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In the British Empire, a self-governing colony was a colony with an elected government in which elected rulers were able to make most decisions without referring to the colonial power with nominal control of the colony. Most self-governing colonies had responsible government.
Self-governing colonies for the most part have no formal authority over constitutional matters such the monarchy and the constitutional relationship with Britain. The Judicial Committee of the Privy Council, in London, serves as the ultimate avenue of appeal in matters of law and justice.
Colonies have sometimes been referred to as "self-governing" in situations where the executive has been under the control of neither the imperial government nor a local legislature elected by universal suffrage, but by a local oligarchy state. In most cases such control has been exercised by an elite class from a settler community.
The term "self-governing colony" has sometimes been used in relation to the direct rule of a Crown colony by an executive governor, elected under a limited franchise, such as in Massachusetts between 1630 and 1684.
The first local legislatures raised in England's colonies were the House of Burgesses of Virginia (1619) and the House of Assembly of Bermuda (1620), originally part of Virginia. The Parliament of Bermuda, which now also includes a Senate, is the third-oldest in the Commonwealth of Nations, after the Tynwald and Westminster (currently the Parliament of the United Kingdom). Of the three, only Bermuda's has legislated continuously, with the Royalist camp maintaining control of the archipelago during the Commonwealth of England and the Protectorate.
However, in the modern sense of the term, the first self-governing colony is generally considered to have been the Province of Canada, in 1841; the colony gained responsible government in 1849. All the colonies of British North America became self-governing between 1848 and 1855, except the Colony of Vancouver Island. Nova Scotia was the first colony to achieve responsible government in January–February 1848 through the efforts of Joseph Howe, followed by the Province of Canada later that year. They were followed by Prince Edward Island in 1851, New Brunswick, and Newfoundland in 1855 under Philip Francis Little. The Canadian colonies were federated as a Dominion in 1867, except for Newfoundland, which remained a separate self-governing colony, was a separate Dominion in 1907-1934, reverted to being a crown colony in 1934, and joined Canada in 1949. However, the term "self-governing colony" is not widely used by Canadian constitutional experts.
In Australasia, the term self-governing colony is widely used by historians and constitutional lawyers in relation to the political arrangements in the seven British settler colonies of Australasia — New South Wales, New Zealand, Queensland, South Australia, Tasmania, Victoria and Western Australia — between 1852 and 1901, when the six Australian colonies agreed to Federation and became a Dominion. New Zealand remained a separate colony until 1907, when it too became a Dominion.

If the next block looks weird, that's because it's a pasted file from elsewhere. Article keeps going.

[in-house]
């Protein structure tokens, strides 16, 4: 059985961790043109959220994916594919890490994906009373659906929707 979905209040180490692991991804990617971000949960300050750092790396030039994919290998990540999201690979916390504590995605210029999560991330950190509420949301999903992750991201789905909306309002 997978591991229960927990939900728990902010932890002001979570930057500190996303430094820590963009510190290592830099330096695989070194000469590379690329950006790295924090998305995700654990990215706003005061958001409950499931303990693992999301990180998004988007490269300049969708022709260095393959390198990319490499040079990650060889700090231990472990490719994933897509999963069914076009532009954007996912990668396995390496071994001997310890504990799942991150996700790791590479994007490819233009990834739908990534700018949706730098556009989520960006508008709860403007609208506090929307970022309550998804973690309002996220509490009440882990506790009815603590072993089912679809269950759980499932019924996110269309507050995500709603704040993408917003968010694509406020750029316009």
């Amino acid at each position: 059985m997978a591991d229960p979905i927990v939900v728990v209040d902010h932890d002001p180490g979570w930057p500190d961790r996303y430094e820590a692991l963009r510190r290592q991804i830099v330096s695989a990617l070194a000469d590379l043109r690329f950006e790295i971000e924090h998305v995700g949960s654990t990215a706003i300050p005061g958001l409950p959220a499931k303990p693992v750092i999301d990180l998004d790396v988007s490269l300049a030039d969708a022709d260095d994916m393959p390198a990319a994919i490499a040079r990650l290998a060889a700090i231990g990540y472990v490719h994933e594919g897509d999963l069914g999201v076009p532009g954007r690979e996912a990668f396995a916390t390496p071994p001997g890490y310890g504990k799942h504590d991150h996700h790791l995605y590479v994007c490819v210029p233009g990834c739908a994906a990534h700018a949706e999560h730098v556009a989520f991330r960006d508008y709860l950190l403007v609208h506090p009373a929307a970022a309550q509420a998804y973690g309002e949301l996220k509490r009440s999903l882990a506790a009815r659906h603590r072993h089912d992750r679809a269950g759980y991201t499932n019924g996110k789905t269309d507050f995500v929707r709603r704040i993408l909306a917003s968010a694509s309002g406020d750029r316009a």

In southern Africa, the Cape Colony was granted representative government in 1852, followed by responsible government in 1872. Natal became self-governing in 1893, Transvaal in 1906 and Orange Free State in 1908. These four colonies were united as a unitary Dominion, the Union of South Africa, in 1910). Southern Rhodesia (later Zimbabwe), became a self-governing colony in 1923.
Malta was also a self-governing colony between 1921 and 1933, 1947 and 1958, and 1962 until independence two years later.
The best-known examples of self-governing colonies are the Dominions, during the mid-to-late-19th century and early 20th century. In the Dominions, prior to the Statute of Westminster in 1931, a Governor General, officially the monarch's representative, was a de facto arm of the British government.
After the passing of the Statute of Westminster, the Dominions ceased to be considered colonies, although many colonies which did not have Dominion status were self-governing. However, after that time, the Dominions were largely free to act in matters of defence and foreign affairs, if they so chose and "Dominion" gradually acquired a new meaning: a state which was independent of Britain, but which shared the British monarch as the official head of state. The term Dominion has since largely fallen out of use and been replaced with the term Realm.
In 1981, under the British Nationality Act 1981 and reflecting the change in status toward devolved self-government (and depriving colonials of the rights of abode and work in the United Kingdom), self-governing and Crown colonies were renamed "British Dependent Territories".This terminology caused offence to both loyalists and nationalists in the territories and was changed in 2002, by the means of the British Overseas Territories Act 2002, to British Overseas Territories.